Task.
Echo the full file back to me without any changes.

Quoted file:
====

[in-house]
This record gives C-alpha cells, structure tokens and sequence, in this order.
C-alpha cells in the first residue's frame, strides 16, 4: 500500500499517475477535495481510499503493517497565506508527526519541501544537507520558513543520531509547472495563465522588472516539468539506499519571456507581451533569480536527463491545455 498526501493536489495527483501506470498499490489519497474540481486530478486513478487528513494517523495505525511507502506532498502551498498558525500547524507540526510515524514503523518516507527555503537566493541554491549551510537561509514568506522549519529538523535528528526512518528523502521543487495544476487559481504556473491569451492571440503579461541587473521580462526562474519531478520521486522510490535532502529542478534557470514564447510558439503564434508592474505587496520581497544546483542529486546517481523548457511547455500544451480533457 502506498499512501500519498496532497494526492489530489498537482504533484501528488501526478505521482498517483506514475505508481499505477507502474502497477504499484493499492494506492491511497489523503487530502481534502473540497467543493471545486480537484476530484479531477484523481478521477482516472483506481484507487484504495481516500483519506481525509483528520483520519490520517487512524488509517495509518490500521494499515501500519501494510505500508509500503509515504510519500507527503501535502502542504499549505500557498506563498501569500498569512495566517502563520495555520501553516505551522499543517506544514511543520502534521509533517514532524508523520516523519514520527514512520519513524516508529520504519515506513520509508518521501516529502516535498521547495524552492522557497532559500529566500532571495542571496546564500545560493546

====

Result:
[in-house]
This record gives C-alpha cells, structure tokens and sequence, in this order.
C-alpha cells in the first residue's frame, strides 16, 4: 500500500499517475477535495481510499503493517497565506508527526519541501544537507520558513543520531509547472495563465522588472516539468539506499519571456507581451533569480536527463491545455 498526501493536489495527483501506470498499490489519497474540481486530478486513478487528513494517523495505525511507502506532498502551498498558525500547524507540526510515524514503523518516507527555503537566493541554491549551510537561509514568506522549519529538523535528528526512518528523502521543487495544476487559481504556473491569451492571440503579461541587473521580462526562474519531478520521486522510490535532502529542478534557470514564447510558439503564434508592474505587496520581497544546483542529486546517481523548457511547455500544451480533457 502506498499512501500519498496532497494526492489530489498537482504533484501528488501526478505521482498517483506514475505508481499505477507502474502497477504499484493499492494506492491511497489523503487530502481534502473540497467543493471545486480537484476530484479531477484523481478521477482516472483506481484507487484504495481516500483519506481525509483528520483520519490520517487512524488509517495509518490500521494499515501500519501494510505500508509500503509515504510519500507527503501535502502542504499549505500557498506563498501569500498569512495566517502563520495555520501553516505551522499543517506544514511543520502534521509533517514532524508523520516523519514520527514512520519513524516508529520504519515506513520509508518521501516529502516535498521547495524552492522557497532559500529566500532571495542571496546564500545560493546